Peter: " If you run a mile you may well be winded but that does not mean most of the effort was provided by fast twitch fibers"
You walk a mile - only slow twitch fibers are recruited. You may or may not be winded. No fast twitch fibers are recruited.
You jog a mile...you are probably winded more. Perhaps some fast twitch IIa fibers are recruited- depending on how fast you jog. But fast twitch IIb are most likely not recruited.
You sprint a mile breaking it up into 100 yard dashes at the maximum speed you can run...with a 15 second interval between sprints. You are way more winded, and both fast twitch fibers are recruited.
You swing a golf club slow at 1/10th normal speed for 25 reps. No fast twitch muscles are recruited.
You swing a golf club slow at 1/2 normal speed for 25 reps. Perhaps fast twitch I fibers are recruited.
You swing a golf club as fast as you can. Fast twitch IIa and IIb fibers are recruited.
Peter - "If a real swing is using different muscles than a slow speed swing then one of them is incorrect (or perhaps both)."
I said - "To swing as fast as I can, some muscles are used now perhaps that weren't used before, and for all muscles used, it is much more likely that fast twitch fibers are being recruited to complete the task."
I didn't say different muscles were used, I said some "perhaps" some were used that weren't in a slow motion swing. Sort of like the "push off" with the trial foot is more "in play" in a fast swing than it is in a slow swing...Ideally the same muscles are used for both slow and fast swings.
Peter - "You should be more tired doing full speed swing vs slow because you are using more energy. More energy does not necessarily mean it comes from a different source."
Different activity requires different muscle fibers be brought into play, and they use different energy sources and metabolic processes. Slow twitch fibers utilize oxygen to create fuel (ATP), and triglycerides are their main fuel source. They are very efficient at utilizing oxygen, thus, they have a high endurance factor. Fast twitch fibers create ATP by anaerobic metabolism, have glycogen as their main fuel source, and deplete their energy very quickly, thus have a low endurance factor. Moving from a state of relaxation to swinging a golf club over a 10 second span vs a 1 second span is IMO two very different things, requiring the use of the same muscles perhaps, but not the same muscle fibers. The 10 second swing needs only slow twitch fibers, while the 1 second swing needs fast twitch fibers.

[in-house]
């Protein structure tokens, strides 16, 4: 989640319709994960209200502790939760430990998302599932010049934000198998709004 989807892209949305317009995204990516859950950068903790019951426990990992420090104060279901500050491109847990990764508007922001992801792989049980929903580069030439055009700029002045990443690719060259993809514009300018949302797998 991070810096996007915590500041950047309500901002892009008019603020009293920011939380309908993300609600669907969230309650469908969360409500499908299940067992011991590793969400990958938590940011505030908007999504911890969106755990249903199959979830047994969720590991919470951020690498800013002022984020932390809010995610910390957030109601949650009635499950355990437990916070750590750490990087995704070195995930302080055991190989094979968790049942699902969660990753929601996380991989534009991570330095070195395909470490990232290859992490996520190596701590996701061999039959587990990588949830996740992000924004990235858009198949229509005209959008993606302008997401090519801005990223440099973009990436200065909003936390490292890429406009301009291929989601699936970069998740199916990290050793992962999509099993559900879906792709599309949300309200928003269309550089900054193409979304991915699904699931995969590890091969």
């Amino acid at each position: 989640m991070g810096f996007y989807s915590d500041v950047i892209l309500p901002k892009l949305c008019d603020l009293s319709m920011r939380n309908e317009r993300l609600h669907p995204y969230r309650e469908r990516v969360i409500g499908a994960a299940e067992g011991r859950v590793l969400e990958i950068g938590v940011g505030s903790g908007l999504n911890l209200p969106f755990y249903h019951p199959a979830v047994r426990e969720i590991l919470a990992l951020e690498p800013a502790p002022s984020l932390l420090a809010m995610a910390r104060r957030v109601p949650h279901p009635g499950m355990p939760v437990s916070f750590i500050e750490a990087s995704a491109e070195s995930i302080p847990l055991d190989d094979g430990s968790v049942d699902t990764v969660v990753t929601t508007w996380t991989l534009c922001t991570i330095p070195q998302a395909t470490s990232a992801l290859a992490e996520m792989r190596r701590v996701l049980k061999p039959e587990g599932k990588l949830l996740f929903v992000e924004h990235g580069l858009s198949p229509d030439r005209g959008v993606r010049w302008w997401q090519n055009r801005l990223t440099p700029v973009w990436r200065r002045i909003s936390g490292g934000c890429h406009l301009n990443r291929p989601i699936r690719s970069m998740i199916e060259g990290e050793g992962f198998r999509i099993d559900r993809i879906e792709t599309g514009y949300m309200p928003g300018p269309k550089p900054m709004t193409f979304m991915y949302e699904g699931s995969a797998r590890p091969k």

So as Herbert has said this is all fun and interesting, but the the thing is...what do we do with this info? How can we utilize this to build a faster more powerful swing? What are the implications for training and practice? If you train slow and only slow, will your real swing be less powerful than it's potential? If you trained in a way that encouraged the development of muscle fibers that are used for generating short bursts of explosive power - will you swing with more power? In other words to be fast should you train fast?
I have pretty much settled on the fact that to realize your maximum power you must train for it beyond what The Blueprint ( in it's current edition ) and Bertholy prescribe. You must train fast to be fast. As to how to accomplish that, and what is the most effective way...well, for me anyway, a bit like Columbus sailing into the horizon...and there are a lot of folks out there ready to snatch up your money to show you how.
Pretty much decided that another section needs to be added to the The Blueprint....but still have some lab work to do!
"A Blueprint For Golf Excellence"
Never quit til you have a swing you'll never forget!